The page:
Four-year 'national recovery' plan
Madam, – Does this Government never learn? Last time it increased the VAT rate, cross- Border shopping increased dramatically to the detriment of our local businesses and shops. At a time when we need to bolster our economy and keep money in the Republic, how can the Government think a 2 per cent VAT hike is sensible? – Yours, etc,
Madam, – It should be of no surprise to anyone that the budget cuts being proposed by the Government (Breaking News, November 24th) will severely affect the most vulnerable in Irish society, the unemployed and those on social welfare, while other recipients of public money, namely those receiving state pensions, civil servants, politicians, security forces, etc, are likely to retain their relatively comfortable financial status.
In addition, the stated intent to bring in tougher measures “to reduce social welfare fraud” but not a mention of any attempt to deal with rampant corporate or tax fraud, reinforces the fact that in accepting the financial rescue package the Irish Government is marching to the tune of the IMF’s extremely right-wing economic philosophy.
This is nothing new in the world of international finance and corporate capitalism by which nation states and their politicians have, in many cases, become the pawns and puppets respectively of the rich and powerful. Corporate executives, developers and their freewheeling cousins in the financial sector have had the political class under their twisted influence for many years. The result being the unbridled pursuit of profit regardless of the cost to the moral and social fabric of a country, in this case Ireland.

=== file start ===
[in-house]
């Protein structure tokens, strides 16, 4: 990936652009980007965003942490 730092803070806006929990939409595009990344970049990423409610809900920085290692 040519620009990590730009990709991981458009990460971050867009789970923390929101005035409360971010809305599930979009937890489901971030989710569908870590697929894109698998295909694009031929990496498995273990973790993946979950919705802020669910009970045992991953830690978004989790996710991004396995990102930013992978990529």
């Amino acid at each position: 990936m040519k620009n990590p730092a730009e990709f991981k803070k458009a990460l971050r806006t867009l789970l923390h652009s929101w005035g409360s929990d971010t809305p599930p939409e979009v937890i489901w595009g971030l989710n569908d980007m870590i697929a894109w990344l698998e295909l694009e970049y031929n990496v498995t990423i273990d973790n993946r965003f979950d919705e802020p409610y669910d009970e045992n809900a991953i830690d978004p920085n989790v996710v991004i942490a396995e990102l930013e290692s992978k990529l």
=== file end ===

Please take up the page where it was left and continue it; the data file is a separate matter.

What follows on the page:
Perhaps the Irish Catholic Church as an institution could find some redemption from its shameful past and renew it commitment to the core tenets of the Christian gospel by speaking truth to power and loudly and visibly siding with those who are likely to suffer the most from the economic tyranny being imposed. – Yours, etc,
Madam, – Now that we have a view into the abyss of the next four years, it seems appropriate to ask whether our esteemed IMF visitors are prepared to scrutinise in detail the unvouched expenses, wonderful perks, endless holidays (even in a national crisis), astonishingly generous pensions and extraordinary salaries of the government worthies who have overseen the comprehensive destruction of the Irish economy? For a change – a real change – start at the top with the slash and burn to Irish society. – Yours, etc,